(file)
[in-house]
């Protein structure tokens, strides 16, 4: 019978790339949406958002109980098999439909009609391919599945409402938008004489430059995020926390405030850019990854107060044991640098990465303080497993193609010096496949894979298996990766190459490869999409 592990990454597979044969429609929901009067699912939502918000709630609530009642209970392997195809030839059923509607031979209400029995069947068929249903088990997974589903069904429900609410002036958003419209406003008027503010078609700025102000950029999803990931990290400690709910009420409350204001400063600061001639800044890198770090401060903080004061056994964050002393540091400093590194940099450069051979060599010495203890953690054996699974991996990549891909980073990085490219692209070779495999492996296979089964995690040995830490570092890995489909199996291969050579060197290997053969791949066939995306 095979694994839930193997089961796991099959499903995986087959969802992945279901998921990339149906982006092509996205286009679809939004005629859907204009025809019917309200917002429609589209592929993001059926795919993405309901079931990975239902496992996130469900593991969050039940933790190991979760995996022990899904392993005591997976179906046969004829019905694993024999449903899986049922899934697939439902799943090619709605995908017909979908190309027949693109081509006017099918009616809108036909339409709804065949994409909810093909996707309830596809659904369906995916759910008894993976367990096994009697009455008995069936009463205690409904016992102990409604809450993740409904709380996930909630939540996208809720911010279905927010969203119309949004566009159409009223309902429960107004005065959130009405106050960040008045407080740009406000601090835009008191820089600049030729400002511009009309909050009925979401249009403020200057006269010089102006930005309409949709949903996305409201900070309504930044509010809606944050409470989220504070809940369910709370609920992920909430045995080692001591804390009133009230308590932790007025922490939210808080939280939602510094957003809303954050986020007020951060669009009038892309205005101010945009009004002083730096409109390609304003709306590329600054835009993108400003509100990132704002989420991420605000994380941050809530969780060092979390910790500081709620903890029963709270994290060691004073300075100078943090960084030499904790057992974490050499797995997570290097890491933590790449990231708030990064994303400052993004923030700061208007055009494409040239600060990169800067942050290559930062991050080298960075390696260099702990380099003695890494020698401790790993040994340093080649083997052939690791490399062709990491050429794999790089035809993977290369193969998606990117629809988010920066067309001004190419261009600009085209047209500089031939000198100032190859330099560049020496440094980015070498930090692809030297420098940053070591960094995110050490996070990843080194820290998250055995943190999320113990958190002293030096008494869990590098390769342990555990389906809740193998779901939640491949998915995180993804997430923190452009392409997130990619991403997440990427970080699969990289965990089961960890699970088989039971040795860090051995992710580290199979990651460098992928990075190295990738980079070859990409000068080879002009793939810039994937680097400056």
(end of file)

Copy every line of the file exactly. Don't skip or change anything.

[in-house]
């Protein structure tokens, strides 16, 4: 019978790339949406958002109980098999439909009609391919599945409402938008004489430059995020926390405030850019990854107060044991640098990465303080497993193609010096496949894979298996990766190459490869999409 592990990454597979044969429609929901009067699912939502918000709630609530009642209970392997195809030839059923509607031979209400029995069947068929249903088990997974589903069904429900609410002036958003419209406003008027503010078609700025102000950029999803990931990290400690709910009420409350204001400063600061001639800044890198770090401060903080004061056994964050002393540091400093590194940099450069051979060599010495203890953690054996699974991996990549891909980073990085490219692209070779495999492996296979089964995690040995830490570092890995489909199996291969050579060197290997053969791949066939995306 095979694994839930193997089961796991099959499903995986087959969802992945279901998921990339149906982006092509996205286009679809939004005629859907204009025809019917309200917002429609589209592929993001059926795919993405309901079931990975239902496992996130469900593991969050039940933790190991979760995996022990899904392993005591997976179906046969004829019905694993024999449903899986049922899934697939439902799943090619709605995908017909979908190309027949693109081509006017099918009616809108036909339409709804065949994409909810093909996707309830596809659904369906995916759910008894993976367990096994009697009455008995069936009463205690409904016992102990409604809450993740409904709380996930909630939540996208809720911010279905927010969203119309949004566009159409009223309902429960107004005065959130009405106050960040008045407080740009406000601090835009008191820089600049030729400002511009009309909050009925979401249009403020200057006269010089102006930005309409949709949903996305409201900070309504930044509010809606944050409470989220504070809940369910709370609920992920909430045995080692001591804390009133009230308590932790007025922490939210808080939280939602510094957003809303954050986020007020951060669009009038892309205005101010945009009004002083730096409109390609304003709306590329600054835009993108400003509100990132704002989420991420605000994380941050809530969780060092979390910790500081709620903890029963709270994290060691004073300075100078943090960084030499904790057992974490050499797995997570290097890491933590790449990231708030990064994303400052993004923030700061208007055009494409040239600060990169800067942050290559930062991050080298960075390696260099702990380099003695890494020698401790790993040994340093080649083997052939690791490399062709990491050429794999790089035809993977290369193969998606990117629809988010920066067309001004190419261009600009085209047209500089031939000198100032190859330099560049020496440094980015070498930090692809030297420098940053070591960094995110050490996070990843080194820290998250055995943190999320113990958190002293030096008494869990590098390769342990555990389906809740193998779901939640491949998915995180993804997430923190452009392409997130990619991403997440990427970080699969990289965990089961960890699970088989039971040795860090051995992710580290199979990651460098992928990075190295990738980079070859990409000068080879002009793939810039994937680097400056």